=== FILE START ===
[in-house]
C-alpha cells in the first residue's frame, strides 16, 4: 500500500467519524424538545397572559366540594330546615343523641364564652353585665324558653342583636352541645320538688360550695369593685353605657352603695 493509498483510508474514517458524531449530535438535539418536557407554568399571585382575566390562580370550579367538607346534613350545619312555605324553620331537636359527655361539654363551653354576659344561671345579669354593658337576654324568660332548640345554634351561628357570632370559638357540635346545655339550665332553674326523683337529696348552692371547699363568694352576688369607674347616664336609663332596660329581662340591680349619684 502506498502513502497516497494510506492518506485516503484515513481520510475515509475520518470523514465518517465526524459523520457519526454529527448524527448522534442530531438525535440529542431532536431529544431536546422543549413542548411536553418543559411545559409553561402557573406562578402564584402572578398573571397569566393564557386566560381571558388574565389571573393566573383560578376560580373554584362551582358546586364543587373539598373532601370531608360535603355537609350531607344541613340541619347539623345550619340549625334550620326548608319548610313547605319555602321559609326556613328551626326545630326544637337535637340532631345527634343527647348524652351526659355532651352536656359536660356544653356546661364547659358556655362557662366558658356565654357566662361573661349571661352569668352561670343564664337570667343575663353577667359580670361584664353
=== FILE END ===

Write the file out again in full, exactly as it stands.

[in-house]
C-alpha cells in the first residue's frame, strides 16, 4: 500500500467519524424538545397572559366540594330546615343523641364564652353585665324558653342583636352541645320538688360550695369593685353605657352603695 493509498483510508474514517458524531449530535438535539418536557407554568399571585382575566390562580370550579367538607346534613350545619312555605324553620331537636359527655361539654363551653354576659344561671345579669354593658337576654324568660332548640345554634351561628357570632370559638357540635346545655339550665332553674326523683337529696348552692371547699363568694352576688369607674347616664336609663332596660329581662340591680349619684 502506498502513502497516497494510506492518506485516503484515513481520510475515509475520518470523514465518517465526524459523520457519526454529527448524527448522534442530531438525535440529542431532536431529544431536546422543549413542548411536553418543559411545559409553561402557573406562578402564584402572578398573571397569566393564557386566560381571558388574565389571573393566573383560578376560580373554584362551582358546586364543587373539598373532601370531608360535603355537609350531607344541613340541619347539623345550619340549625334550620326548608319548610313547605319555602321559609326556613328551626326545630326544637337535637340532631345527634343527647348524652351526659355532651352536656359536660356544653356546661364547659358556655362557662366558658356565654357566662361573661349571661352569668352561670343564664337570667343575663353577667359580670361584664353